The following obituary of Rev. Mr. Gookin was written by Rev. Ward Cotton, the surviving pastor of the church, and entered on the Town Records, August 28, 1734.

"On Lord's day morning, the 25th instant, died here Rev. Mr. Nathaniel Gookin, in the 48th year of his age. He was the son of the Rev. Mr. Nathaniel Gookin, minister of Cambridge, and grandson to the Hon. Major General [Daniel] Gookin. He had a liberal Education in the School and College at Cambridge; his natural powers were quick & strong, and his Improvements in Learning and Religion were very remarkable; and by his close Application to his studies, especially in Divinity, he made an early & bright appearance in the pulpit [in] 1710. Upon the death of the venerable Mr. John Cotton, our former pastor, he was called & ordained to the pastoral office in this town, in which station his natural and acquired abilities, in conjunction with his sincere piety and steady prudence, zeal & faithfulness in his Lord's work, rendered him truly great and good; a star of the first magnitude, highly esteemed & beloved by all that knew him. He was justly esteemed by the most judicious, a well accomplished Divine, a judicious Casuist excellently qualified both to feed & guide the flock of Christ; an eminent preacher, excelling in the most correct phrase, clear method, sound scriptural Reasoning, a masculine style, manly voice, grave utterance, and a lively, close application to his hearers, with great affection, and yet free from affectation. The classis of Ministers to which he belonged, placed much of their glory in him, and highly valued his judgment in all cases that came before them. He was a zealous asserter of the civil Rights, and Religious liberties of mankind. His temper was grave & thoughtful, yet at times cheerful and free; and his conversation very entertaining. In his conduct he was ever prudent, and careful of his character, both as a minister and as a christian. He was much given to hospitality, and took great pleasure in entertaining such as he might improve [himself] by conversing within; -- a gentleman of a generous and catholic spirit; a hearty friend to his country, and to our ecclesiastical constitution; And always approved himself a bright example of those Doctrines and virtues, which he so plainly preached and earnestly recommended to others.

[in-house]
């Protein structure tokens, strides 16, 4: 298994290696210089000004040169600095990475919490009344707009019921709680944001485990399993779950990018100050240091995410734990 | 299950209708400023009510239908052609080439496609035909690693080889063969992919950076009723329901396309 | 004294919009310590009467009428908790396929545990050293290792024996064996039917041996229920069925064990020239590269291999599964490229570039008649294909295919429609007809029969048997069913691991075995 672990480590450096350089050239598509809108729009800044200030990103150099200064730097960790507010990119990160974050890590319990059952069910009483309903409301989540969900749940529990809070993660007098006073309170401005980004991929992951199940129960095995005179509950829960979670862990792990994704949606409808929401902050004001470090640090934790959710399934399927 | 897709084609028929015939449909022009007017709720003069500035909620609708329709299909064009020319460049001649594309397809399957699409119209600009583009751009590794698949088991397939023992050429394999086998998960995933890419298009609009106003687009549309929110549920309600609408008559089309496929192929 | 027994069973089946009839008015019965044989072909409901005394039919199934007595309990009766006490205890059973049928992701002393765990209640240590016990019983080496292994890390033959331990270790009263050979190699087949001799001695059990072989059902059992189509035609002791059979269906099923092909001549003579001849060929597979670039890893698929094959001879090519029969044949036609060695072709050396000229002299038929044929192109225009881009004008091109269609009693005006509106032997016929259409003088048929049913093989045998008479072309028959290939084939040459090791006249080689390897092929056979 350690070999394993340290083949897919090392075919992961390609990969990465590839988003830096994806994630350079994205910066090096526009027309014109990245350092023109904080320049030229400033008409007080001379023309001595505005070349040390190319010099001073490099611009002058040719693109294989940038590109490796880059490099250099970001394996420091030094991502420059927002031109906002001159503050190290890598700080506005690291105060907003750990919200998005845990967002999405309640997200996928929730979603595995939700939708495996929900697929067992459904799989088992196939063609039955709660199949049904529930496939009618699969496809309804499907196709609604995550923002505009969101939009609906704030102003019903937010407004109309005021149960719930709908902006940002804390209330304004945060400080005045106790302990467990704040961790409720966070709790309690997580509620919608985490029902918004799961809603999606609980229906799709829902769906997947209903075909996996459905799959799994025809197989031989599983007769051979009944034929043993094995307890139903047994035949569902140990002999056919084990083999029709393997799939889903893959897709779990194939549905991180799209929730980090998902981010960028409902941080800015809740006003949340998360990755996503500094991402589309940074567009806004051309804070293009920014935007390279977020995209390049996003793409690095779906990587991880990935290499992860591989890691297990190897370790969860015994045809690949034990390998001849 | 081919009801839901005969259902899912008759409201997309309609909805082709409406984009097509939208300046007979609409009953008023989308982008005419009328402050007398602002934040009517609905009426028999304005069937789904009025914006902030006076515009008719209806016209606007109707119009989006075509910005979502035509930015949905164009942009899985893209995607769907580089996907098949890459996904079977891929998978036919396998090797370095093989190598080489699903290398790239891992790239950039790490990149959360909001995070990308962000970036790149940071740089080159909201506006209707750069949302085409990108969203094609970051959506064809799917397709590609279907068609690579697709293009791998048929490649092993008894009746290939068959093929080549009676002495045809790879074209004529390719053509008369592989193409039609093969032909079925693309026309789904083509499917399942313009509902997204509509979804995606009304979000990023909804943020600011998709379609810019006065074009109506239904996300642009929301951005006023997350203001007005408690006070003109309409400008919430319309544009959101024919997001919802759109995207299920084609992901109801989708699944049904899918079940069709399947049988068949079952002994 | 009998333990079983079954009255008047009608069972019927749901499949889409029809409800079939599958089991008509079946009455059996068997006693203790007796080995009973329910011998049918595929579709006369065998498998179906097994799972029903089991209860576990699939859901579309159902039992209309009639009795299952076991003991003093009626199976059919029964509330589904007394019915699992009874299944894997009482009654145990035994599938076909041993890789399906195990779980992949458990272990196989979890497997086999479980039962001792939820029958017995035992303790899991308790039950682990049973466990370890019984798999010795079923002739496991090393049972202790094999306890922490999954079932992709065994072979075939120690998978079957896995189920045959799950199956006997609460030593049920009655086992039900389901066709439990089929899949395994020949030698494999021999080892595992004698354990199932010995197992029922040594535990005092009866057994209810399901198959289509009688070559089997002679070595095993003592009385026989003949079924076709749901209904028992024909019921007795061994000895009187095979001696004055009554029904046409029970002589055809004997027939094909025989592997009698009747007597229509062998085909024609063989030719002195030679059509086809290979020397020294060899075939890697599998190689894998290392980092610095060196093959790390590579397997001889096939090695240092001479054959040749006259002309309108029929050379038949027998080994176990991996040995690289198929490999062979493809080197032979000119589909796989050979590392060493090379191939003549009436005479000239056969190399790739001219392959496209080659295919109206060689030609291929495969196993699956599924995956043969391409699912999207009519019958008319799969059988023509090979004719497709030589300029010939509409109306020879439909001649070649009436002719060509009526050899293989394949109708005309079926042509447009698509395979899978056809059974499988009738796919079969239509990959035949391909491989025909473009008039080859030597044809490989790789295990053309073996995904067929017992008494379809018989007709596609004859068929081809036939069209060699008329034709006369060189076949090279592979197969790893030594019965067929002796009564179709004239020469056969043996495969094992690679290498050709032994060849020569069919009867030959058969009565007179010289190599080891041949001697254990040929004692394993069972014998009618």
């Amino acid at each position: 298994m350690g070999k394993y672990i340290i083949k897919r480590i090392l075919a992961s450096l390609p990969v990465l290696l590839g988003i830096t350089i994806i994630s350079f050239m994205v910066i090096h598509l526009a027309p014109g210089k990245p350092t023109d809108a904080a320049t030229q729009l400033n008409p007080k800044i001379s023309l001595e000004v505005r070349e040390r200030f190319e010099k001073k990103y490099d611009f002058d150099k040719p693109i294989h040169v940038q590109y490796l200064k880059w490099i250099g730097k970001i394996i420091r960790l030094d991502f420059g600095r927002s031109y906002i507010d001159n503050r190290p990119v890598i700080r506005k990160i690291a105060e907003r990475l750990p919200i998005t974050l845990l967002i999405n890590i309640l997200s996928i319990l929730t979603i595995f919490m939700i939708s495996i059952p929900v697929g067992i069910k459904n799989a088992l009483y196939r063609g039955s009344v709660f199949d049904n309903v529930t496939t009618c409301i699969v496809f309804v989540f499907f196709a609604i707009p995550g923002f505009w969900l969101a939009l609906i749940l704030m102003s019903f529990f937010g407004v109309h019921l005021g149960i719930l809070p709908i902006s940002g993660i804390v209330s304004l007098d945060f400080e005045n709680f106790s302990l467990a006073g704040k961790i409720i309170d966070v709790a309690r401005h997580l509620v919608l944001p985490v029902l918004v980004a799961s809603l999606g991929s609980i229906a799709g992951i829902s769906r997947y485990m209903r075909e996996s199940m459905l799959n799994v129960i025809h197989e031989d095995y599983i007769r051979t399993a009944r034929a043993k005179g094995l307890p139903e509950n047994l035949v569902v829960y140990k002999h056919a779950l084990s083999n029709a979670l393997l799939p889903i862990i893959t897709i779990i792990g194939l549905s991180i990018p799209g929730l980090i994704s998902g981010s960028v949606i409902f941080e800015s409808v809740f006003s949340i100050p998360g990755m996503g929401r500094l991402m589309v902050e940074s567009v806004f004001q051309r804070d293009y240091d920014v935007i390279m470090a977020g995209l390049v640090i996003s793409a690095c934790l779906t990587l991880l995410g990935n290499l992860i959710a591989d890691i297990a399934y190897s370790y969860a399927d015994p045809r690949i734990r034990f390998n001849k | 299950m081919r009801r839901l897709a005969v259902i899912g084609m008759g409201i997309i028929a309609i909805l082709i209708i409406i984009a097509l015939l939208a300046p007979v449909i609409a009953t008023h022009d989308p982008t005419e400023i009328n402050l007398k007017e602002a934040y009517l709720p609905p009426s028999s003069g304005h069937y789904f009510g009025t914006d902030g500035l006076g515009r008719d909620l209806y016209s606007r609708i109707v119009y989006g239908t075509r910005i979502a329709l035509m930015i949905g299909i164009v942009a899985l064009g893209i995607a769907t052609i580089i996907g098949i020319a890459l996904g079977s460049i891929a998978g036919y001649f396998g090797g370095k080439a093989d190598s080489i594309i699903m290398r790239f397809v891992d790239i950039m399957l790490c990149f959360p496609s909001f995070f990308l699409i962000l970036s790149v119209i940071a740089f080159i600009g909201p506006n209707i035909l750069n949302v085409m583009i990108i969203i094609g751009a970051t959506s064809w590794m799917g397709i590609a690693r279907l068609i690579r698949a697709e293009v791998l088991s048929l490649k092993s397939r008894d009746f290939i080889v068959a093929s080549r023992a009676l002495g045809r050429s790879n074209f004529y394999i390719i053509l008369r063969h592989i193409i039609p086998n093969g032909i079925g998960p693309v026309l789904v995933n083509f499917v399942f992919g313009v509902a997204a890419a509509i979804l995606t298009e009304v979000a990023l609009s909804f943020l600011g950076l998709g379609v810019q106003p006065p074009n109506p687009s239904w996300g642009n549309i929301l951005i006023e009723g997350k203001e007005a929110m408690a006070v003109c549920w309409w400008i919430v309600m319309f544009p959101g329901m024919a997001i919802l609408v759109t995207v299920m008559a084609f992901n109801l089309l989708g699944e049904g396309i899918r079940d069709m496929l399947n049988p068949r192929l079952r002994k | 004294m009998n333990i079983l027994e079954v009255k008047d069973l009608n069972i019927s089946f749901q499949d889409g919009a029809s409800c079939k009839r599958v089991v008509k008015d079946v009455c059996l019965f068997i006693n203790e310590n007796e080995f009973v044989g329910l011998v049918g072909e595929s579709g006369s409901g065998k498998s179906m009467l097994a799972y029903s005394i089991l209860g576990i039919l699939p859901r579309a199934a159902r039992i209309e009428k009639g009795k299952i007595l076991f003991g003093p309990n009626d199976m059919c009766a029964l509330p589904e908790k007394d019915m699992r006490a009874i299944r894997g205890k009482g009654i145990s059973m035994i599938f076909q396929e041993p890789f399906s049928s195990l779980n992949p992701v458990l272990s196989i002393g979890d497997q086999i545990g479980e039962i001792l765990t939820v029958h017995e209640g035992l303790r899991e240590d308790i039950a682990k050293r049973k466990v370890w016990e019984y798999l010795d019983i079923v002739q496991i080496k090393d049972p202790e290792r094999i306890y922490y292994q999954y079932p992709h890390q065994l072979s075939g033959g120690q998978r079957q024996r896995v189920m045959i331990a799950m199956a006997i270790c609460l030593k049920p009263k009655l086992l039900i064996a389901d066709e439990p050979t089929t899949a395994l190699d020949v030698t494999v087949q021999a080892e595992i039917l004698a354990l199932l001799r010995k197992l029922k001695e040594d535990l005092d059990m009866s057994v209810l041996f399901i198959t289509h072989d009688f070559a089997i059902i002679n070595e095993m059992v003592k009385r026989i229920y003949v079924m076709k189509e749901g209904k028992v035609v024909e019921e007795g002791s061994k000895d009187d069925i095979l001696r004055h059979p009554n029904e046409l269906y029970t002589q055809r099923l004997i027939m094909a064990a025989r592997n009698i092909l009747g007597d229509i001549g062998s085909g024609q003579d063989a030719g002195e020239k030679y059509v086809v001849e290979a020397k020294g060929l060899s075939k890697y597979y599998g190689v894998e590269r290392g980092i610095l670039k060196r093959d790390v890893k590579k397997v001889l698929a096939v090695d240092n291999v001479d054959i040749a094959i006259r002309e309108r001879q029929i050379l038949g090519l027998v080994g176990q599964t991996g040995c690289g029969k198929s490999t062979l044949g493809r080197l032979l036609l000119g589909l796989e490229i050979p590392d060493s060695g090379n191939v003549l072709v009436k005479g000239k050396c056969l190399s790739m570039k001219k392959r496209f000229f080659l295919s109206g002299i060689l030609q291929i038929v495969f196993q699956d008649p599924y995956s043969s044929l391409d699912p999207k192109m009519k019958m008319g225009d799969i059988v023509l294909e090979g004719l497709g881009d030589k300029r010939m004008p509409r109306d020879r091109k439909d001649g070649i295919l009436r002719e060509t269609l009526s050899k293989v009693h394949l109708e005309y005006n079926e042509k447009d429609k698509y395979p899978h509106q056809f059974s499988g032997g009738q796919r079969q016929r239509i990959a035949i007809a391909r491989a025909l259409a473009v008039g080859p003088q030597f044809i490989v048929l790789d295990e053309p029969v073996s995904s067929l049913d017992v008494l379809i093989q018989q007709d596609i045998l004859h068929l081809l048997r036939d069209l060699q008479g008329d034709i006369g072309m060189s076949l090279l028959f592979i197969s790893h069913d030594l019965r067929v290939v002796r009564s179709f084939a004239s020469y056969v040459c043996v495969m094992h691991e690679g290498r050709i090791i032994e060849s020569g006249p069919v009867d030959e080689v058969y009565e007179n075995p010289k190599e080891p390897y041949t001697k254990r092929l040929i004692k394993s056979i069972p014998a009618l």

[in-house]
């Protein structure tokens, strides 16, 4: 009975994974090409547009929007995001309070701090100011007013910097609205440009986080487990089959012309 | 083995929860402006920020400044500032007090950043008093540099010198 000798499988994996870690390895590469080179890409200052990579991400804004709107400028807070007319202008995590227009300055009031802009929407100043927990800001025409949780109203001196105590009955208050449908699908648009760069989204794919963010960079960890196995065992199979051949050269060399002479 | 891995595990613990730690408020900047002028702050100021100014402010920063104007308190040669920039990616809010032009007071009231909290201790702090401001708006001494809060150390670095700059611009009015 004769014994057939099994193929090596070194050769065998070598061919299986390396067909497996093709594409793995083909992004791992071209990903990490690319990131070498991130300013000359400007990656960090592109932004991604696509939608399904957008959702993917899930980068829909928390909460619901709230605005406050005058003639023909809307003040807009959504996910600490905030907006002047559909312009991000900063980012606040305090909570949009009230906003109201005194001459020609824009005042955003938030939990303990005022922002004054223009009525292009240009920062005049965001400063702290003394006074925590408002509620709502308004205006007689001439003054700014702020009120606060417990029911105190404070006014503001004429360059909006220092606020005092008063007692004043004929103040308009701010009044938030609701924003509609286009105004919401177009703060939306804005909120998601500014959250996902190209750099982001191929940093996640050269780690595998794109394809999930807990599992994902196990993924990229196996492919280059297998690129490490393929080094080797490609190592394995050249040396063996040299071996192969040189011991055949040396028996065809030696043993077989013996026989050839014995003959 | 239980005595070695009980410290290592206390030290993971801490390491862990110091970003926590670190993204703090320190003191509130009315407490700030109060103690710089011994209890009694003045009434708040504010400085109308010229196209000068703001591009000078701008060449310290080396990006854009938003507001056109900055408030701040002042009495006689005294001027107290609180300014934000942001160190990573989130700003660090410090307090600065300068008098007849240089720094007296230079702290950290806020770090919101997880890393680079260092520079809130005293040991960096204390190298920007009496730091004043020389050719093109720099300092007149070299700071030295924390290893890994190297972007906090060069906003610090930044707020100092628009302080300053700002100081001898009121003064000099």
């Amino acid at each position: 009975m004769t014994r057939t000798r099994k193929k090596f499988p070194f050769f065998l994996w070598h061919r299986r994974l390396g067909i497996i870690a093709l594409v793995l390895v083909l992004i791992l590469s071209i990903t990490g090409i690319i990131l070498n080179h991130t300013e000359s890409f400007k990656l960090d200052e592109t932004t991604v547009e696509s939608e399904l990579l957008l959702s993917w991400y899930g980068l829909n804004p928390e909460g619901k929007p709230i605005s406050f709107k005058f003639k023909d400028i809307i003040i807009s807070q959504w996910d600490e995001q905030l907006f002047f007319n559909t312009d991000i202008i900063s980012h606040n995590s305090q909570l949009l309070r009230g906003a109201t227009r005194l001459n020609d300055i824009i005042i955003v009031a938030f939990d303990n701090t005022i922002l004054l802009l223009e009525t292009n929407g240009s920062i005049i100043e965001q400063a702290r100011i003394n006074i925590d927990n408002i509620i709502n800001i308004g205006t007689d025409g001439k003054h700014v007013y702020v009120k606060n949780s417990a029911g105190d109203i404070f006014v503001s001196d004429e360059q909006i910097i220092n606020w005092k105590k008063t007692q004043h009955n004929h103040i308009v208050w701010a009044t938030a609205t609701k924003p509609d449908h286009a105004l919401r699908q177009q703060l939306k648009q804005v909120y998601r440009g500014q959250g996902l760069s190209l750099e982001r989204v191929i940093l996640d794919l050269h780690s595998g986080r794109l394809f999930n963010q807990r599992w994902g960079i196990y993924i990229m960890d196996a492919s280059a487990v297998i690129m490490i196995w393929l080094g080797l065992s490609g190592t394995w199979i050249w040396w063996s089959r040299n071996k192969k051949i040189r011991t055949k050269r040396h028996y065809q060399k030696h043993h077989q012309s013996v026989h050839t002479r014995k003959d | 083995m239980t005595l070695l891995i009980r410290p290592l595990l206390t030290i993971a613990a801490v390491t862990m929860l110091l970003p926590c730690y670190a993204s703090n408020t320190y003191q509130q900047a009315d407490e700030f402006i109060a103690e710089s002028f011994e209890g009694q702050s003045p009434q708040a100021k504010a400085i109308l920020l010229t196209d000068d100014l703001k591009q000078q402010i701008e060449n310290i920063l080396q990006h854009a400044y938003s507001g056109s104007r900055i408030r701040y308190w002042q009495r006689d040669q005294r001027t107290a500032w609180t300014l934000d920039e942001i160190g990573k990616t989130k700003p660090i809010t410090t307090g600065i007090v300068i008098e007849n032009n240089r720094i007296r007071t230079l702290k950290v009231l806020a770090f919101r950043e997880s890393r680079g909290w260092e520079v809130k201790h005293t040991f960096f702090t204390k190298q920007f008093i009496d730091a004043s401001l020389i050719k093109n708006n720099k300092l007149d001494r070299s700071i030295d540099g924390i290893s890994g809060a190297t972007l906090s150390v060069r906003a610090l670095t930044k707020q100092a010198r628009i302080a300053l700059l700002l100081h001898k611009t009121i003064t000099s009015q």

For some time before his death, he was diverted from his beloved work by a sore malady that affected his throat or palate, which depressed his voice and obstructed his speech; whereby being taken off from that which was so much his proper element, he at length fell under the sad impression of a slow fever, under which he languished for three or four months, bearing all his trials within an admirable patience and submission, and at last with great peace and comfort, resigned his spirit to God that gave it, within him to keep an everlasting Sabbath.

To be continued in Part II next section.